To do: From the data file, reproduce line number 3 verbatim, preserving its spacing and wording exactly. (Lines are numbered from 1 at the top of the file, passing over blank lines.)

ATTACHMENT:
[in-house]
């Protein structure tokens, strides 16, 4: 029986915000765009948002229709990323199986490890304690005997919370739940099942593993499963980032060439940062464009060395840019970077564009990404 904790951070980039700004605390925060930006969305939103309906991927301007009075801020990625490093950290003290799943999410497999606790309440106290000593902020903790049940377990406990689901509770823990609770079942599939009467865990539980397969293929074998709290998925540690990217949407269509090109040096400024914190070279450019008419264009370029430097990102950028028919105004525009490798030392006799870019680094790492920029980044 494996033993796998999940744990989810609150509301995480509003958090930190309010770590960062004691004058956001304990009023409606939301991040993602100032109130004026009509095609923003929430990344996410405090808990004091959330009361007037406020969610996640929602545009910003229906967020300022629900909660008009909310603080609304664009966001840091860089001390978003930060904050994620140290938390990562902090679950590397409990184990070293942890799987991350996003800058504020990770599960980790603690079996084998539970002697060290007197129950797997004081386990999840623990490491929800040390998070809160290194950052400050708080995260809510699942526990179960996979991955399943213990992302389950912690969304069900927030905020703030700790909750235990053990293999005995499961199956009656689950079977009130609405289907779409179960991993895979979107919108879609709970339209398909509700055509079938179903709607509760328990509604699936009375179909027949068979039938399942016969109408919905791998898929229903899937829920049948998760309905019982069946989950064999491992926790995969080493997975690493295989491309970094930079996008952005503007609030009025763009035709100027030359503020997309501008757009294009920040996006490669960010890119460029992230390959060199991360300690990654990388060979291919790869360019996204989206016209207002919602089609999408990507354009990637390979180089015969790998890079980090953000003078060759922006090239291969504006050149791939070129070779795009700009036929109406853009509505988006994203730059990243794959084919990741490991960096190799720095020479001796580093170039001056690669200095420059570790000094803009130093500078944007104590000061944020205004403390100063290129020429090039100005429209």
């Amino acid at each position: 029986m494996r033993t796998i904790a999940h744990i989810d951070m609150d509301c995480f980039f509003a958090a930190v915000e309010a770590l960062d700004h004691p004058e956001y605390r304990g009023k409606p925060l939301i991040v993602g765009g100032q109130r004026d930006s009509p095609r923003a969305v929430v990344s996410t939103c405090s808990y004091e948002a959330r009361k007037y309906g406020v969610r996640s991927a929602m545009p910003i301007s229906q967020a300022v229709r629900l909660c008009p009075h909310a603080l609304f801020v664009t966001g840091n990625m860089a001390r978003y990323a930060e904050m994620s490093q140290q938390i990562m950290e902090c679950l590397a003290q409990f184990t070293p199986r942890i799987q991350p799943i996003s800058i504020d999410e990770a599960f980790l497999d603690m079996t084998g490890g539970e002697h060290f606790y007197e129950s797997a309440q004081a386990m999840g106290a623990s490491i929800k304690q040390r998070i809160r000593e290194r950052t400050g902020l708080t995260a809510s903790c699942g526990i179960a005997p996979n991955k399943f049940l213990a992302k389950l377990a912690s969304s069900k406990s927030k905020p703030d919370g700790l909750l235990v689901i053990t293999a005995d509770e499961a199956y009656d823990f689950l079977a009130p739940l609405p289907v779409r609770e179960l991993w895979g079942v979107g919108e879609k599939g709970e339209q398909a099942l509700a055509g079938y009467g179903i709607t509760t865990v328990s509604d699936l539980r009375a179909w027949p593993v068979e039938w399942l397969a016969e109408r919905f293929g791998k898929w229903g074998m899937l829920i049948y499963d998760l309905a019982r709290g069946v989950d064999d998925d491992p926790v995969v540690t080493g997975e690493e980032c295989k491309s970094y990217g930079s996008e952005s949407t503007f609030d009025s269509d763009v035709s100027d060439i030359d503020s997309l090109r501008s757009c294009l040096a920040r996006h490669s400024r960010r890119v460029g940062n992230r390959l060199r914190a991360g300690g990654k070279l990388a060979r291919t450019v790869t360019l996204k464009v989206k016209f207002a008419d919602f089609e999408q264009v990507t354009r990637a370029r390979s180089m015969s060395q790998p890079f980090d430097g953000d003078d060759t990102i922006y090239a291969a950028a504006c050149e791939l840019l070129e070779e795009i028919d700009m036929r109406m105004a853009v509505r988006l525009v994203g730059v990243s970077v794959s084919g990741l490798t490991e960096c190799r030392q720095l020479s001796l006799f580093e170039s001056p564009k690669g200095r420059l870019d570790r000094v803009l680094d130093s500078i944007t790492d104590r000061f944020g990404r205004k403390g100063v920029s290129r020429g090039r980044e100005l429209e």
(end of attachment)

């Amino acid at each position: 029986m494996r033993t796998i904790a999940h744990i989810d951070m609150d509301c995480f980039f509003a958090a930190v915000e309010a770590l960062d700004h004691p004058e956001y605390r304990g009023k409606p925060l939301i991040v993602g765009g100032q109130r004026d930006s009509p095609r923003a969305v929430v990344s996410t939103c405090s808990y004091e948002a959330r009361k007037y309906g406020v969610r996640s991927a929602m545009p910003i301007s229906q967020a300022v229709r629900l909660c008009p009075h909310a603080l609304f801020v664009t966001g840091n990625m860089a001390r978003y990323a930060e904050m994620s490093q140290q938390i990562m950290e902090c679950l590397a003290q409990f184990t070293p199986r942890i799987q991350p799943i996003s800058i504020d999410e990770a599960f980790l497999d603690m079996t084998g490890g539970e002697h060290f606790y007197e129950s797997a309440q004081a386990m999840g106290a623990s490491i929800k304690q040390r998070i809160r000593e290194r950052t400050g902020l708080t995260a809510s903790c699942g526990i179960a005997p996979n991955k399943f049940l213990a992302k389950l377990a912690s969304s069900k406990s927030k905020p703030d919370g700790l909750l235990v689901i053990t293999a005995d509770e499961a199956y009656d823990f689950l079977a009130p739940l609405p289907v779409r609770e179960l991993w895979g079942v979107g919108e879609k599939g709970e339209q398909a099942l509700a055509g079938y009467g179903i709607t509760t865990v328990s509604d699936l539980r009375a179909w027949p593993v068979e039938w399942l397969a016969e109408r919905f293929g791998k898929w229903g074998m899937l829920i049948y499963d998760l309905a019982r709290g069946v989950d064999d998925d491992p926790v995969v540690t080493g997975e690493e980032c295989k491309s970094y990217g930079s996008e952005s949407t503007f609030d009025s269509d763009v035709s100027d060439i030359d503020s997309l090109r501008s757009c294009l040096a920040r996006h490669s400024r960010r890119v460029g940062n992230r390959l060199r914190a991360g300690g990654k070279l990388a060979r291919t450019v790869t360019l996204k464009v989206k016209f207002a008419d919602f089609e999408q264009v990507t354009r990637a370029r390979s180089m015969s060395q790998p890079f980090d430097g953000d003078d060759t990102i922006y090239a291969a950028a504006c050149e791939l840019l070129e070779e795009i028919d700009m036929r109406m105004a853009v509505r988006l525009v994203g730059v990243s970077v794959s084919g990741l490798t490991e960096c190799r030392q720095l020479s001796l006799f580093e170039s001056p564009k690669g200095r420059l870019d570790r000094v803009l680094d130093s500078i944007t790492d104590r000061f944020g990404r205004k403390g100063v920029s290129r020429g090039r980044e100005l429209e």